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Accounts

Flex-Ed: Why you shouldn't "stockpile" items with your FSA (and shouldn't have to)

Even though it feels like we just went through a deadline period (well, we sorta did) it's hard to believe that the Grace Period deadline is just a month away. This winter has gone quickly, and you might find yourself wondering just how you're going to spend down the rest of your 2018 FSA funds.

To a newcomer, it might seem easy -- just load up on eligible products to make sure that you don't lose those funds. But it's not quite that easy.

By IRS rules, you're not allowed to do that. But, there are still some options that can help you avoid losing any funds. Let's take a closer look at how you can take advantage of all your FSA benefits before deadline hits, while staying on the right side of IRS mandates.

How will the IRS know I'm "stockpiling?"

We get it -- it's not like federal agents are monitoring your monthly bandage and ice pack usage. While the term hasn't been fully defined, stockpiling eligible items within your FSA means you buy more items than you're realistically able to use before the end of the plan year.

By the very nature of FSAs, any products you buy should be for meeting a health care need for you and your qualified dependents. Because of this, the IRS doesn't let you front load your shopping cart with items. And, to be honest, your administrator can probably figure out any potential stockpiling by looking at your purchase history. (Hint: administrators are required by law to look through your expenses to ensure they're qualified.)

Let's say it's March 1st and you still have $400 left in your FSA. You realize that you're running out of sunscreen, so you decide to buy 25 bottles of your favorite SPF15+ variety, just to get your family of three ready for a long summer season. Easy as it gets, right?

The problem is that unless your little family is somehow going to use all that sunscreen in the next 30 days or so, your FSA administrator may flag that purchase as a little excessive.

No, uniformed officers probably aren't going to crash through your door to confiscate your sunscreen. And some FSA administrators might not even give it a second look (even though they should). But others might. If they do, you'll probably get a letter that indicates that this type of spending goes against the nature of FSAs … and that your reimbursement might be in question.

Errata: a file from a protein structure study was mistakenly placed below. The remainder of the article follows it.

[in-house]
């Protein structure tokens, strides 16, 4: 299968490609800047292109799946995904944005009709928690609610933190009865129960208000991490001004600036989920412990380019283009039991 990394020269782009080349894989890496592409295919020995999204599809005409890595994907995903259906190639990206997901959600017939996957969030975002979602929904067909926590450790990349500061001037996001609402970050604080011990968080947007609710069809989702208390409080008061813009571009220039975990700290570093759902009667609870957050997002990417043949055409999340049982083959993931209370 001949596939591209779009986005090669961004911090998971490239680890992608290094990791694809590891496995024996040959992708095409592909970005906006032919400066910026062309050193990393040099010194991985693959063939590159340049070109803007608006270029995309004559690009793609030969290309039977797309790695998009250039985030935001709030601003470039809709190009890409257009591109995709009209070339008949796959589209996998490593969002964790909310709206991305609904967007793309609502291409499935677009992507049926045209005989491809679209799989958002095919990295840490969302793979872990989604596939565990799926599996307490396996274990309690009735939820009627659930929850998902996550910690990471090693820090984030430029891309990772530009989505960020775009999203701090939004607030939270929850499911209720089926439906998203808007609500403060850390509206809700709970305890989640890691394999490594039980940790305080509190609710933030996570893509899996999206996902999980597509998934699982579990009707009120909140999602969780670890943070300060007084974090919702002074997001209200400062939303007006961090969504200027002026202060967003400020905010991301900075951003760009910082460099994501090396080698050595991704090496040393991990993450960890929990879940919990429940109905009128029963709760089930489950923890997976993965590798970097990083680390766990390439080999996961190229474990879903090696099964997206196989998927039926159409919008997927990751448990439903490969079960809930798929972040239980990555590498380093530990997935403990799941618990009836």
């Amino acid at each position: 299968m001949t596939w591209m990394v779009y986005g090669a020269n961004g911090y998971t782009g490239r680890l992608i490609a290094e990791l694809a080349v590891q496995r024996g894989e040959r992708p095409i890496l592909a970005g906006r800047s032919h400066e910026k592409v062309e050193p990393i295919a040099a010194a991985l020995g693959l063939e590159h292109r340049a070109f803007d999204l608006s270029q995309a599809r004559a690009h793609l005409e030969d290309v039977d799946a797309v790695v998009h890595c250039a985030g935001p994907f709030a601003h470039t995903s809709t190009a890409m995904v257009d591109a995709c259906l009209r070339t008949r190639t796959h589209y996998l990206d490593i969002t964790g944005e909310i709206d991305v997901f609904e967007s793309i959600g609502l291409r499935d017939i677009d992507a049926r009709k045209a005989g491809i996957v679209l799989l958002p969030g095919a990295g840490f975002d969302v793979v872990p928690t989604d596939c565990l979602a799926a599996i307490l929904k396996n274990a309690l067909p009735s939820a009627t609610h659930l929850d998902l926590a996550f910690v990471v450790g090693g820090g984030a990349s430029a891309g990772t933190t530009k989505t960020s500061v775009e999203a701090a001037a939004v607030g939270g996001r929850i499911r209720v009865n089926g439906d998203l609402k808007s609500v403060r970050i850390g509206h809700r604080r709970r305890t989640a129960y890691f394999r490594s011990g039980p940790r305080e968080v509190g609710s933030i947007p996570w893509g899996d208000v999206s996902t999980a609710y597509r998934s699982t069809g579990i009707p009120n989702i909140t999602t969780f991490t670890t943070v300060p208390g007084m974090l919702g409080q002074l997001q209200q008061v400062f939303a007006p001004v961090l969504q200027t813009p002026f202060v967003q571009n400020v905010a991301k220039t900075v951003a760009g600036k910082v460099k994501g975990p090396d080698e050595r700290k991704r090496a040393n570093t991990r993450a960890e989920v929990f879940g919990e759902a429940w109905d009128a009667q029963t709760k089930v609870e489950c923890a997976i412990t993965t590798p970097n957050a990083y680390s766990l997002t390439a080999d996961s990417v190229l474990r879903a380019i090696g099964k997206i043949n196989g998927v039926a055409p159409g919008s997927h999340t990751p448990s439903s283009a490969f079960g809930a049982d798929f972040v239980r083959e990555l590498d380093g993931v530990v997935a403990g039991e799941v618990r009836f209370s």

Not only does that create an unnecessary headache for you (especially when trying to make good use of your tax-free funds) but it also goes against the principles that allowed FSAs to be such a benefit in the first place. Playing by the rules is important, friends.

Rollover and grace periods are here to help!

The best way to avoid stockpiling is to spend down your FSA balance within your plan year. This way, you can avoid the mad scramble once deadline time rolls around.

But if you find that you can't quite pull that off, it's important to know that some FSA plans allow you to carry over up to $500 of the previous year's funds into the next calendar year. If your plan doesn't offer that option, it may offer a grace period of two-and-a-half months at the end of the plan year -- exactly the season we're in now for anyone who had a 12/31 deadline.

You may have this option and not even know it. You might even think you lost some funds at the end of 2018 -- forever. But the reality is you might still have time to use this money, before you actually do lose it.